KYUK AM

Hunting & Fishing

Stories related to subsistence/commercial/sport hunting, fishing, gathering activities.

For Some, It's Not Too Late To Get Another Moose

Mar 20, 2020
National Park Service

If you haven’t gotten a moose this winter, there’s still time for some hunters.

Future Of Salmon In A Warming World - Part 1

Feb 7, 2020
U.S. Geological Survey

Recent research indicates that extremely warm temperatures can turn Alaska’s salmon streams into unfriendly, even lethal habitats. While Alaskan scientists are just beginning to study the impact of warmer temperatures on salmon streams, it is already a familiar reality for many Canadian fish biologists.

Mulchatna Caribou
Alaska Department of Fish and Game

Jan. 31 is the final day to legally hunt Mulchatna Caribou this season. The Alaska Department of Fish and Game is closing the hunt Friday, Jan. 31 at 11:59 p.m. on state lands. The state issued the emergency order to close the Mulchatna Caribou hunt earlier this week. Hunting for the animals on federal lands closed in December. 

Mulchatna Caribou
Alaska Department of Fish and Game

The Alaska Department of Fish and Game will soon close the hunt for the Mulchatna caribou herd for the rest of the season. The closure will take effect this Friday, Jan. 31, at 11:59 p.m. The restriction is a conservation measure following the herd’s dramatic population drop to half the size that it was three years ago. The hunt was originally scheduled to close in March.


The Red Devil Mine outside the Kuskokwim River village of Red Devil, Alaska sits on BLM land.
BLM

The Federal Bureau of Land Management, or BLM, is looking for local help managing its Alaska lands. BLM is looking for rural Alaskans willing to sit on their Resource Advisory Council. BLM Public Affairs Specialist Melinda Bolton says that the bureau specifically needs better representation from rural Alaskans because they are the ones who live near BLM lands.  

Mulchatna Caribou
Alaska Department of Fish and Game

Midnight on Dec. 31 brings the close of 2019 and also the close of the hunting season for Mulchatna Caribou on federal lands. The federal season, originally scheduled to end in March, is closing early because of low herd numbers. However, hunting on state land for these animals will remain open. KYUK talked with managers on both sides about their decisions.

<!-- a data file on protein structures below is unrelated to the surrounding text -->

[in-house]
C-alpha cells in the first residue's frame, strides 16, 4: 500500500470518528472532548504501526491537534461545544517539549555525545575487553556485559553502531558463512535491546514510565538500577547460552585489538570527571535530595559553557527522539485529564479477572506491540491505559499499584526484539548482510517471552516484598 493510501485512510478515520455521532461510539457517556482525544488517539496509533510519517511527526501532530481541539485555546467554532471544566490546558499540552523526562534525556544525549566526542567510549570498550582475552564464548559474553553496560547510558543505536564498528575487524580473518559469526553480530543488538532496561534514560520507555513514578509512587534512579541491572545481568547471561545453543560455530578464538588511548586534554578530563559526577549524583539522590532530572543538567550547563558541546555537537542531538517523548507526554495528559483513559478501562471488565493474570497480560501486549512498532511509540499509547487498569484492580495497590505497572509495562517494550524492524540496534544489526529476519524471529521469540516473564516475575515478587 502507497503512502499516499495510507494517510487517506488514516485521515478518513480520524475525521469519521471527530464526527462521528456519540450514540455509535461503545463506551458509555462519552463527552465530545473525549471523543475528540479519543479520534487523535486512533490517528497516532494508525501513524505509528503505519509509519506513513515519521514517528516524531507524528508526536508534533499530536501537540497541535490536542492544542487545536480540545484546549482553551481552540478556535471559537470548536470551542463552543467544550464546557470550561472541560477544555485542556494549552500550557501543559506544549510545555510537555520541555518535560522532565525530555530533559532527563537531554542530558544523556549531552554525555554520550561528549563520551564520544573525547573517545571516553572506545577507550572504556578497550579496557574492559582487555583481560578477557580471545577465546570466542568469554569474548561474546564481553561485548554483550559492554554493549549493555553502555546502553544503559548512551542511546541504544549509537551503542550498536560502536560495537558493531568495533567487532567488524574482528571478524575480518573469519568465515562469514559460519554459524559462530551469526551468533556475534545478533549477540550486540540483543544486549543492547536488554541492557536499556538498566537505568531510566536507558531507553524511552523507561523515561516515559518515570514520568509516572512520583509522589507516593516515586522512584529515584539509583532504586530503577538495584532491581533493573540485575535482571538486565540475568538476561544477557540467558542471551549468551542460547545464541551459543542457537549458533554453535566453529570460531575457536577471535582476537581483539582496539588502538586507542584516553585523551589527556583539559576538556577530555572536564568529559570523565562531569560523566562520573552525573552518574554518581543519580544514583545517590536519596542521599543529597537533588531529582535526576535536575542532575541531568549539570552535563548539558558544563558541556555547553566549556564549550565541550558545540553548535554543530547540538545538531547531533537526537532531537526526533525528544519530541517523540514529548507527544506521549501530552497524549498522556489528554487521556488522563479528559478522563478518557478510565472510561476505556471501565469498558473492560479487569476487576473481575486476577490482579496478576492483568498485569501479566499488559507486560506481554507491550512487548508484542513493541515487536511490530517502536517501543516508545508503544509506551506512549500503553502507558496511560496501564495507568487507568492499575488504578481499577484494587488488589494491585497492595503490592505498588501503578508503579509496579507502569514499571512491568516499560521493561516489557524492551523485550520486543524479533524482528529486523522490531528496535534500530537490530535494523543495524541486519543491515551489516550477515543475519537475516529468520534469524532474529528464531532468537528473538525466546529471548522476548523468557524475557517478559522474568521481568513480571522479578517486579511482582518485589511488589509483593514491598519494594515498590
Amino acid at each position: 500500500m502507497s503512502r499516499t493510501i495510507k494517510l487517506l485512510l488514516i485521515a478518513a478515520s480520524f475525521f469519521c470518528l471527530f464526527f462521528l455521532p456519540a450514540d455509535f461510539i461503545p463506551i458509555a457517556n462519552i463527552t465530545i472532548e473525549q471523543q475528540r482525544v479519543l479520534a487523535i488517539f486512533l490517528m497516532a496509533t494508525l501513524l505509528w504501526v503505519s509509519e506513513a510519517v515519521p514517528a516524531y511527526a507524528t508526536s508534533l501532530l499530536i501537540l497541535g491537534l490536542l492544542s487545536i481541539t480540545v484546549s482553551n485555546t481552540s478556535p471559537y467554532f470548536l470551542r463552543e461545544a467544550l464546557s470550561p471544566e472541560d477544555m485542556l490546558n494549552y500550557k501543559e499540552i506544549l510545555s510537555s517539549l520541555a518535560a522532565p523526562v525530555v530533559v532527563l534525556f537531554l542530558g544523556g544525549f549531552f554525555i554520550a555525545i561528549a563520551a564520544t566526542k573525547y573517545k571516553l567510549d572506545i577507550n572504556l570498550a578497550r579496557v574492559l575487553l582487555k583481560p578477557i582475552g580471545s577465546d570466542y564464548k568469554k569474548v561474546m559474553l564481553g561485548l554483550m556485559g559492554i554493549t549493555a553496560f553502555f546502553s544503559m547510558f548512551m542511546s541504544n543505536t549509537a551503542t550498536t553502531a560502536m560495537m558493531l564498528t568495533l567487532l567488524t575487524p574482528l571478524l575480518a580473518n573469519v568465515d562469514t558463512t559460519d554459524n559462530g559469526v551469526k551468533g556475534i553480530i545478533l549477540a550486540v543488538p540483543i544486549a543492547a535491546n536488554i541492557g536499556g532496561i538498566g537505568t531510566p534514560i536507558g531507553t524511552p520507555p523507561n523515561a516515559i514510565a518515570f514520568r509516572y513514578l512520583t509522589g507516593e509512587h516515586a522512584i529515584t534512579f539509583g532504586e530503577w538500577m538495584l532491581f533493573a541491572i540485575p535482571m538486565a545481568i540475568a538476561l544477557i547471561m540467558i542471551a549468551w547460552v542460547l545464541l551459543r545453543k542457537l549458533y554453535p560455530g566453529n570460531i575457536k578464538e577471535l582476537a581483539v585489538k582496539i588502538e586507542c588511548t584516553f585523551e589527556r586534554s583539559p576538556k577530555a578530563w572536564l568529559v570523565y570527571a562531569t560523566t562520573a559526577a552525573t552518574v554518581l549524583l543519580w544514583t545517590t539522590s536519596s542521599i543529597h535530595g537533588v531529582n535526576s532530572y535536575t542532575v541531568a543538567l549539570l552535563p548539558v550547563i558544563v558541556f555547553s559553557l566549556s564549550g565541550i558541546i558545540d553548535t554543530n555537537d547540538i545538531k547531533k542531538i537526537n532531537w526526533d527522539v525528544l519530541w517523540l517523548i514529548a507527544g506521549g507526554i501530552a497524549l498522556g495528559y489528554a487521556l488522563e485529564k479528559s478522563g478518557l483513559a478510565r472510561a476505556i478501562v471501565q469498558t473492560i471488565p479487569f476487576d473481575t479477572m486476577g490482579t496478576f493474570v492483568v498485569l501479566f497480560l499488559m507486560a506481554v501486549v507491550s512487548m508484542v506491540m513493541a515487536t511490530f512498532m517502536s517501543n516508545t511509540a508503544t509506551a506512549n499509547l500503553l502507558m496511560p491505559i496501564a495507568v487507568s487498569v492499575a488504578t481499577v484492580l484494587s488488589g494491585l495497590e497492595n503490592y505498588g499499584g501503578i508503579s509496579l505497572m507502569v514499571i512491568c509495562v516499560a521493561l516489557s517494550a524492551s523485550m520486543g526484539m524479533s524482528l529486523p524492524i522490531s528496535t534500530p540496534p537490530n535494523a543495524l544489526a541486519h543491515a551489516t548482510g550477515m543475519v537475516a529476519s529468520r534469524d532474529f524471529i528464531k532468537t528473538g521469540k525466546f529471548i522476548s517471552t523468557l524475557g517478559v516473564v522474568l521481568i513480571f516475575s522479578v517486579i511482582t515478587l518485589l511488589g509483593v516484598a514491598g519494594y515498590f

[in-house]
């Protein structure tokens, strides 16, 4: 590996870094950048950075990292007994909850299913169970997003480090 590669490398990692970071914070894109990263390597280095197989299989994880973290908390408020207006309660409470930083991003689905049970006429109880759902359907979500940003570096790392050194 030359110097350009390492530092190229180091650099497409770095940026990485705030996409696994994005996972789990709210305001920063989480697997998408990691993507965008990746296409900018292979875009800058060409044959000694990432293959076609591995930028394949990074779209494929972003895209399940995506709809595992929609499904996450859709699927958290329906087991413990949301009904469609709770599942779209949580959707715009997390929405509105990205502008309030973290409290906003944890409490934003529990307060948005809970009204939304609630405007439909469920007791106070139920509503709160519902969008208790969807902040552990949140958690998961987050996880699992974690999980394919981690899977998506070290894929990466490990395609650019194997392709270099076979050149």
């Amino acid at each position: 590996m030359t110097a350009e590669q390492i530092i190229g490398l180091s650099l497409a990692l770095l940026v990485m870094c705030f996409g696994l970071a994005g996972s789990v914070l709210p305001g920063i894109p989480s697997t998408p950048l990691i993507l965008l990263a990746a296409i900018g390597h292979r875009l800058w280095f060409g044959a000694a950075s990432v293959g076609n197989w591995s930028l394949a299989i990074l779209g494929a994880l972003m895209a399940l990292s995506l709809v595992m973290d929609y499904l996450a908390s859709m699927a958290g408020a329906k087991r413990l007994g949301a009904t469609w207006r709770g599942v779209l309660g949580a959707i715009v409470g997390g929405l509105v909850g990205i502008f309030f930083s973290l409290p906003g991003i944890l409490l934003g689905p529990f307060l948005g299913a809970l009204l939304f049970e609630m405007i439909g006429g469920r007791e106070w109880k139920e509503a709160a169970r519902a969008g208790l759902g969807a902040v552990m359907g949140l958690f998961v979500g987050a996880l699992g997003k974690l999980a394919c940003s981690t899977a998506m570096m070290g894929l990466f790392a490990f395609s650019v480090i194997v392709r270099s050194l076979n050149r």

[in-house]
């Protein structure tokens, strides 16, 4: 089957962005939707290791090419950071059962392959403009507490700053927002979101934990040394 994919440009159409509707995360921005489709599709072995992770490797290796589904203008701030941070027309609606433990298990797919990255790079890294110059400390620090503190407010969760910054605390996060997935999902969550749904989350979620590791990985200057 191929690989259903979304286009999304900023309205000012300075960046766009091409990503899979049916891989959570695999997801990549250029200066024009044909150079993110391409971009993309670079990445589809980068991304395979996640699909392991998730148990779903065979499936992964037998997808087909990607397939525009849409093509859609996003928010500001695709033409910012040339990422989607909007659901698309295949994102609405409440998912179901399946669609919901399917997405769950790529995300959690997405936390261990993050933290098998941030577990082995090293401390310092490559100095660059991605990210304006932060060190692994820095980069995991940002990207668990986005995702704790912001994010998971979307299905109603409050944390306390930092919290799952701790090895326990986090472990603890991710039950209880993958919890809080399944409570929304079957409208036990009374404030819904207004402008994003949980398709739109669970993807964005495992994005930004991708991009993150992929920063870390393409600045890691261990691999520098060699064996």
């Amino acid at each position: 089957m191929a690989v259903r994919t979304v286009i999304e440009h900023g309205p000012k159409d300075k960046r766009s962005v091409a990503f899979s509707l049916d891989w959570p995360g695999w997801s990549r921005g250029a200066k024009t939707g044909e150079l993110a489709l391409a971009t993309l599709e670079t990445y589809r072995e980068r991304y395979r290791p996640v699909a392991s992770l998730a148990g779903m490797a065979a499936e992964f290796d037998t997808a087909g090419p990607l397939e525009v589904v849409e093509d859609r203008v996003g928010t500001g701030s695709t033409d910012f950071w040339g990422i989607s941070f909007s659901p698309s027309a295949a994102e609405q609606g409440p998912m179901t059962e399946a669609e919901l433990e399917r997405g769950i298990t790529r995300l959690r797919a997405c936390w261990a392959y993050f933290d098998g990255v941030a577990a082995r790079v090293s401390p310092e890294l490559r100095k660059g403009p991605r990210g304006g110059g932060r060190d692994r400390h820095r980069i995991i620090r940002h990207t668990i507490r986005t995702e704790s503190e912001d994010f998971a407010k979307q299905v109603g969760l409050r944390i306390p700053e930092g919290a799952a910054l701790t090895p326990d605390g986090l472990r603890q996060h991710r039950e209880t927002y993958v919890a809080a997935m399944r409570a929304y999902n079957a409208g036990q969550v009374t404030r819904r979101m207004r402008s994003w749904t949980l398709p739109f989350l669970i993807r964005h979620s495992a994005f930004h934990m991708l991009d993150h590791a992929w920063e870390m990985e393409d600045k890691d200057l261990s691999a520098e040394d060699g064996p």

Mulchatna Caribou
Alaska Department of Fish and Game

Why the size of Mulchatna Caribou Herd has dramatically declined may not be known, but some things are known about how people can help conserve the herd, which has dropped to half the size it was three years ago. KYUK held a call-in show with local subsistence users and federal managers to share local knowledge of the Mulchatna Caribou and to learn how federal authorities plan to manage the hunt. These are the take-ways.


A gillnet on the river
Katie Basile / KYUK

The Organized Village of Kwethluk wants to liberalize set net regulations on the Kuskokwim River when king salmon conservation restrictions are imposed. The tribe has submitted a proposal to the Board of Fish to allow set nets of 6-inch or less mesh to be used anywhere in the river during times of king salmon conservation.

Mulchatna Caribou
Alaska Department of Fish and Game

The Mulchatna Caribou Herd is half the size it was three years ago. The herd has dropped from over 27,000 caribou in 2016 to 13,500 caribou in 2019, according to Alaska Department of Fish and Game estimates. To help conserve the herd, state and federal managers have tightened hunting regulations, restricting the bag limit to one caribou. In Game Unit 18, on federal lands, that caribou must be a bull, and the hunt is limited to federally qualified local subsistence users. KYUK hosted a call-in show on Nov. 19 to discuss these regulatory changes, answer questions, and hear from local users about what they've learned about caribou.


Mulchatna Caribou
Alaska Department of Fish and Game

Three years ago, there were over 27,000 caribou in the Mulchatna Caribou Herd. Now there are less than half of that, only 13,500, according to Alaska Department of Fish and Game surveys. There are suspects for the decline but no identified causes.

Pages